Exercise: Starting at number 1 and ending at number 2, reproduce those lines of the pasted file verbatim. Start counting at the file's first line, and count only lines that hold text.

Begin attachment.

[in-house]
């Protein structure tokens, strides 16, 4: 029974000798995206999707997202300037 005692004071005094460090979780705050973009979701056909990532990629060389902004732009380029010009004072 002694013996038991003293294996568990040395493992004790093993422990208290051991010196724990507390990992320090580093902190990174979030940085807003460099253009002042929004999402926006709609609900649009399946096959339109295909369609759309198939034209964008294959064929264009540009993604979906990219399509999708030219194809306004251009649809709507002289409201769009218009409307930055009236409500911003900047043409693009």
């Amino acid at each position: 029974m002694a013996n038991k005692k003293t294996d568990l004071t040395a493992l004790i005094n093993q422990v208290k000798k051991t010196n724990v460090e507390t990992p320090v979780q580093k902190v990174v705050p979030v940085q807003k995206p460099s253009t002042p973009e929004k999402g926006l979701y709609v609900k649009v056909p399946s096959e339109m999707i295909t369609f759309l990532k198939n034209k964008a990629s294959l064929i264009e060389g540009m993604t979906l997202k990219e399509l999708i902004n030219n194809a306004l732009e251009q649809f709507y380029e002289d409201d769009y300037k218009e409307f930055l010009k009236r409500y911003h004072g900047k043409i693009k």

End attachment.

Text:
[in-house]
């Protein structure tokens, strides 16, 4: 029974000798995206999707997202300037 005692004071005094460090979780705050973009979701056909990532990629060389902004732009380029010009004072 002694013996038991003293294996568990040395493992004790093993422990208290051991010196724990507390990992320090580093902190990174979030940085807003460099253009002042929004999402926006709609609900649009399946096959339109295909369609759309198939034209964008294959064929264009540009993604979906990219399509999708030219194809306004251009649809709507002289409201769009218009409307930055009236409500911003900047043409693009």